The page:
Thursday, July 24, 2014

SAIGON (1948)

Leslie Fenton, 1948
Starring: Alan Ladd, Veronica Lake, Douglas Dick, Luther Adler

At the end of WWII, three soldiers decide to stay in the East after Major Larry Briggs learns that his close friend, Captain Mike Perry, is on death’s doorstep, thanks to a terminal brain issue after head wounds suffered during the war. Instead of telling Mike the truth, he and Sergeant Pete Rocco decide to give Mike a hell of a farewell party – a few happy months before his death. To fund this, they take a flying job from Zlec Maris, a sleek, charming businessman who may not be entirely on the up and up. At the time of take-off, Maris is nowhere to be seen and the three former soldiers are stuck with the lovely, but icy and discreet Susan. When Maris shows up being pursued by policemen and gun fire, they take off without him. Though Susan is in a hurry to locate her boss, she has a briefcase full of suspicious money and he blackmails her into sticking around, because Mike has fallen hard. Though Susan and Larry bicker at first, Susan’s good-nature and sympathy wins out. But though she pretends to love Mike, she only has eyes for Larry.

The last of four collaborations between Alan Ladd and Veronica Lake, Saigon can only be described as film noir in the loosest possible sense, though it is usually lumped in with their other three noir efforts, This Gun for Hire, The Glass Key, and The Blue Dahlia. Though the plot is essentially about a dirty businessman pursuing his ill-gotten quarter-of-a-million dollars, he is only briefly in the first and third acts. Most of the story focuses on the contentious relationship between Lake’s Susan, a smart, attractive, no-nonsense secretary carrying around a briefcase full of money, and Ladd’s Major Briggs, a tough-as-nails former soldier hoping to show his dying friend a good time.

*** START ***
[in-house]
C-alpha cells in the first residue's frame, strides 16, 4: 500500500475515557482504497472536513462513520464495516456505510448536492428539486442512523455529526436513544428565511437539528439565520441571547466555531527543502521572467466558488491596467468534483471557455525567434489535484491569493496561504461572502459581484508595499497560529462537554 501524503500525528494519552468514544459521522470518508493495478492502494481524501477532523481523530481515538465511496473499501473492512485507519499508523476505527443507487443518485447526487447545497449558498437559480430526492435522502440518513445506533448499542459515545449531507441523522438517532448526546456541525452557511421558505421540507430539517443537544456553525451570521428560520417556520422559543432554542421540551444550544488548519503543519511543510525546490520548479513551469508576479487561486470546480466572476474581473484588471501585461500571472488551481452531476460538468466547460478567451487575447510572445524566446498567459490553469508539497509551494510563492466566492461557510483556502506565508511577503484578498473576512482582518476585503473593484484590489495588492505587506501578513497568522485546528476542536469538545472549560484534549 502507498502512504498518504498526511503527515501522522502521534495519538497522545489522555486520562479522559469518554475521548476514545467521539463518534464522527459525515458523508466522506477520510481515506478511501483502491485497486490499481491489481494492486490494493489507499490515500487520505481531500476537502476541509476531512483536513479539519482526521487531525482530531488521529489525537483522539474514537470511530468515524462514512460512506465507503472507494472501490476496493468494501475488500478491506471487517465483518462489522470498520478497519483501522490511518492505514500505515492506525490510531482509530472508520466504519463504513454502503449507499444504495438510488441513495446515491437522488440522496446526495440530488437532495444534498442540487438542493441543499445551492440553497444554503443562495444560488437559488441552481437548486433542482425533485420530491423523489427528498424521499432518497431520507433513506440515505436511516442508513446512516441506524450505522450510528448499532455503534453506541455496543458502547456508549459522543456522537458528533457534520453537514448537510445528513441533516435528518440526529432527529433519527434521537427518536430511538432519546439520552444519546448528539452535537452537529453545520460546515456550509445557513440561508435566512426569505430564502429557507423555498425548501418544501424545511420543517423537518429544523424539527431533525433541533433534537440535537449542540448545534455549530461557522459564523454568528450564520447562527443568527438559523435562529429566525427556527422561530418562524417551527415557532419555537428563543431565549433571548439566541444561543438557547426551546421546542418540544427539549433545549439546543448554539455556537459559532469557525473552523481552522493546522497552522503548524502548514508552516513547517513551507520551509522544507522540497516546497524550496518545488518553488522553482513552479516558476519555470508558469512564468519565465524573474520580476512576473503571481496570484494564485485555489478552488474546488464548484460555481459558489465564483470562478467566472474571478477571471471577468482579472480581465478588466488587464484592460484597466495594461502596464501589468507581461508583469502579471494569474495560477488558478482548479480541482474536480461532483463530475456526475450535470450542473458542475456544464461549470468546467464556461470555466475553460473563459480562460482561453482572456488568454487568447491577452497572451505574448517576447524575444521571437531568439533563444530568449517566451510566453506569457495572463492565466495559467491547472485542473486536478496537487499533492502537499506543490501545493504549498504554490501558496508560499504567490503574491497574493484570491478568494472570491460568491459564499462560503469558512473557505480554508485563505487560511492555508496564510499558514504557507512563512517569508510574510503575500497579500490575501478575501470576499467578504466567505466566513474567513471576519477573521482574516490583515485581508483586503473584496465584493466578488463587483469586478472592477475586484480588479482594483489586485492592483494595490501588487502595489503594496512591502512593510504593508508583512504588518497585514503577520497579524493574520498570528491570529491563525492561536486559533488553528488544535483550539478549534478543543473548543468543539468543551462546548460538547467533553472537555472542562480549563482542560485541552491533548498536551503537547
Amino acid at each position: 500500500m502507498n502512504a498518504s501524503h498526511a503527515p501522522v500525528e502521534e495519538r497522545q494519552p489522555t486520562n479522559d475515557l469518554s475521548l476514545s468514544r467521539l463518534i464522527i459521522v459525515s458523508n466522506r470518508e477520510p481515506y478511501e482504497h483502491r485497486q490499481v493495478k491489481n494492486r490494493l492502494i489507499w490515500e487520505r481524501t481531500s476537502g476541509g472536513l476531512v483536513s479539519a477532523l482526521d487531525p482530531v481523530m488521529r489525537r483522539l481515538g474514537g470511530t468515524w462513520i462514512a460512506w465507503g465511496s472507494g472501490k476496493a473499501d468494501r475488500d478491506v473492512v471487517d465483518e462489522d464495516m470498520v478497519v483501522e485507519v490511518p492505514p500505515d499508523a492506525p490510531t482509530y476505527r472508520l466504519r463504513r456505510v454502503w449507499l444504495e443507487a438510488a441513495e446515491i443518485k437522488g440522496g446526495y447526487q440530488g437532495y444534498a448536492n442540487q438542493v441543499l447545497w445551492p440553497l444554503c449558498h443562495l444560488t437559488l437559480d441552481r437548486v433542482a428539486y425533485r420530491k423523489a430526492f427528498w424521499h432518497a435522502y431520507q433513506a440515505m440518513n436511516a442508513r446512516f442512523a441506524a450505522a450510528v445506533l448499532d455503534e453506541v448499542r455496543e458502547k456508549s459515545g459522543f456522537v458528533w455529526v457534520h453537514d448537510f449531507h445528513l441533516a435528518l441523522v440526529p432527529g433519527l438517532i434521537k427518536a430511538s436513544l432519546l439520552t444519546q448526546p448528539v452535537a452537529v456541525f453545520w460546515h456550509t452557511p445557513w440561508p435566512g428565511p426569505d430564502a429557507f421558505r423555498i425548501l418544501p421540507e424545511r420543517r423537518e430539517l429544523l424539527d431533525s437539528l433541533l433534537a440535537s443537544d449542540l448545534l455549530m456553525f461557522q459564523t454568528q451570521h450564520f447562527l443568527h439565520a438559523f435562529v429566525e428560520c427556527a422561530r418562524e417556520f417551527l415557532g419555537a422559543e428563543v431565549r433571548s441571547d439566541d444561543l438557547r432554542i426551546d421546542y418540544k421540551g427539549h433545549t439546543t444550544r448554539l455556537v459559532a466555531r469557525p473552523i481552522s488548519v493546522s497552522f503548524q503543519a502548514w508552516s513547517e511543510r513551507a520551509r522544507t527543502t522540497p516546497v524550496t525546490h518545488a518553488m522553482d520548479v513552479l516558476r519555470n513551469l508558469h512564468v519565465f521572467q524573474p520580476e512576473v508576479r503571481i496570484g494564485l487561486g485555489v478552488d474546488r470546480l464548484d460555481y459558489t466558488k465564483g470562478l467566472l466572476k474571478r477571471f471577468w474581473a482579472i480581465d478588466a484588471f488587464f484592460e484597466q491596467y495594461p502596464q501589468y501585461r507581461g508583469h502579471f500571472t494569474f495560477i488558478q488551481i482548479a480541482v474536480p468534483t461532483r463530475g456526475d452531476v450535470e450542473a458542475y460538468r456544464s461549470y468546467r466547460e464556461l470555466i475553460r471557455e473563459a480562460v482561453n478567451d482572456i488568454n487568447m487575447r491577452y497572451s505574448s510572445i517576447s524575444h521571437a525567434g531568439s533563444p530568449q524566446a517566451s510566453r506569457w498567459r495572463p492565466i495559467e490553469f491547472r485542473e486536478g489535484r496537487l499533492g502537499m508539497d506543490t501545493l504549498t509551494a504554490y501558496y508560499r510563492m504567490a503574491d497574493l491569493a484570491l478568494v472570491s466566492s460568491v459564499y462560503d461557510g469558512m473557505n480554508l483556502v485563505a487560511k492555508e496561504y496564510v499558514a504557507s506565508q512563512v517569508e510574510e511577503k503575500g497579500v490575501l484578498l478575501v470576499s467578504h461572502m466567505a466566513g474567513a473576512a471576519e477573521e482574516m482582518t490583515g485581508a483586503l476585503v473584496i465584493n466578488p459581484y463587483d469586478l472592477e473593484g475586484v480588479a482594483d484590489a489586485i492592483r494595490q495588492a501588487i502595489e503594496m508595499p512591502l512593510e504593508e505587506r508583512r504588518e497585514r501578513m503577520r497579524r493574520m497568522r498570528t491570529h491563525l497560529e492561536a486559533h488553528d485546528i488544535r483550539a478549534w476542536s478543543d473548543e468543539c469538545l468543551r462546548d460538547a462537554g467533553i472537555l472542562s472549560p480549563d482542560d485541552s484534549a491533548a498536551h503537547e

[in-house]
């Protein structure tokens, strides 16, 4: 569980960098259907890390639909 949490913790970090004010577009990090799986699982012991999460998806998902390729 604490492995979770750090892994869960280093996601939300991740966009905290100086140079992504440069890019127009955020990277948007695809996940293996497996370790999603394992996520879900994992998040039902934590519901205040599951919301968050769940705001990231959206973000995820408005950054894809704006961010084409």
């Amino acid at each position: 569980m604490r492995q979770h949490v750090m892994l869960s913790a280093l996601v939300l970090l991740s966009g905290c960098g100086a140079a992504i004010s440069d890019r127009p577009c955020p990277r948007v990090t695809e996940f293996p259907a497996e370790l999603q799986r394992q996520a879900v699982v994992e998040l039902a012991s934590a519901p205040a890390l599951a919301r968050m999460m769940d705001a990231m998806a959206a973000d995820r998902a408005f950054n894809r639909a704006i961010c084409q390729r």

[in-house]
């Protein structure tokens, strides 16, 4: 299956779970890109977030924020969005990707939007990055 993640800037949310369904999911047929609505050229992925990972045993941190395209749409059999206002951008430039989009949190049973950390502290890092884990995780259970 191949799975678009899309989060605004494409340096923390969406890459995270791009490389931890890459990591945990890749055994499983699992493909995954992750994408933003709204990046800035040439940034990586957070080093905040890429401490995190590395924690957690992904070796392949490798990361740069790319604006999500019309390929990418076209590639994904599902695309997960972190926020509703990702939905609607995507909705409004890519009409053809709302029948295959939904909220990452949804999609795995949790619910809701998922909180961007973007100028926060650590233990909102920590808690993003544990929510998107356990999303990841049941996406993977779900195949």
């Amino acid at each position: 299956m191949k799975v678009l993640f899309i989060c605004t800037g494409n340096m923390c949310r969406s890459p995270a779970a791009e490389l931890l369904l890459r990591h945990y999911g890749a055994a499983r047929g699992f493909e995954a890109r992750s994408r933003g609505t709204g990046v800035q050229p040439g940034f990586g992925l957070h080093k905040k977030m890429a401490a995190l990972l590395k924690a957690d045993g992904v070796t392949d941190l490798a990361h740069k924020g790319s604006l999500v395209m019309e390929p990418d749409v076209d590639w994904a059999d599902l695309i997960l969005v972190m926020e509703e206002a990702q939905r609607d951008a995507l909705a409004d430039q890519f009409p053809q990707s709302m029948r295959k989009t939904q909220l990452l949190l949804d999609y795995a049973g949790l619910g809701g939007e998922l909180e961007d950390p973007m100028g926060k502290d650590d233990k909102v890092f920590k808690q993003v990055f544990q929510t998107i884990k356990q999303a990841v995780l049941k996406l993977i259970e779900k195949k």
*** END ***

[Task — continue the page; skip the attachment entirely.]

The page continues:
The film is better than it should be, thanks solid performances from Ladd and Lake, but it suffers from some pretty blatant racism, Mike is cloying and two-dimensional, and the plot wanders around aimlessly for a while. Though the print I watched was from a VHS tape and looked fuzzy and awful, there was still some nice scenery, particularly the depictions of the lush Vietnam. While there are shots of rivers, rice fields, and more, I wish Saigon was more of a presence in the film. Similar to Macao and Calcutta (also with Ladd), it’s fairly obvious this was filmed on a sound stage, but that’s the best you’re going to get in 1948 Hollywood. Considering that this is Ladd and Lake’s final collaboration and one of Lake’s last films for Paramount, it’s fitting that it ends on such a somber note – at Mike’s funeral in Saigon, a particularly lovely cemetery set.

There are some frustrating plot elements that are difficult to overlook. First, Susan is presented as intelligent and self-sufficient. She is the only member of the group who can speak Vietnamese and is not afraid to travel on her own. It’s frustrating that the script didn’t show more of this aspect of her character, which is quickly overwhelmed by the back-and-forth and bickering with Ladd’s Larry. There is a scene where he expresses his dislike for her so much that he makes her leave the hotel and find a room on a boat by herself. He immediately turns around and has to search for her, because Mike pines and wonders where she went. It’s this sort of sloppy writing that holds the film back from its full potential and serves to slow down the pacing.

One of my biggest pet peeves in early Hollywood cinema – and thus with this film – is the casting of Caucasian actors as Asians: Peter Lorre in the Mr. Moto series, Warner Oland in the Charlie Chan films, Boris Karloff and Myrna Loy in The Mask of Fu Manchu (though I love the film), Gale Sondergaard in The Letter, and so on. While Luther Adler’s Lieutenant Keon is, thankfully, a decent, kind-hearted, and resourceful depiction of a Vietnam detective, it doesn’t change the fact that Adler is obviously a white person playing yet another generic Asian detective.

Saigon is not available on DVD, though you aren’t missing much. It’s worthwhile for fans of Ladd and Lake, and anyone interested in WWII or post-war era adventure cinema.

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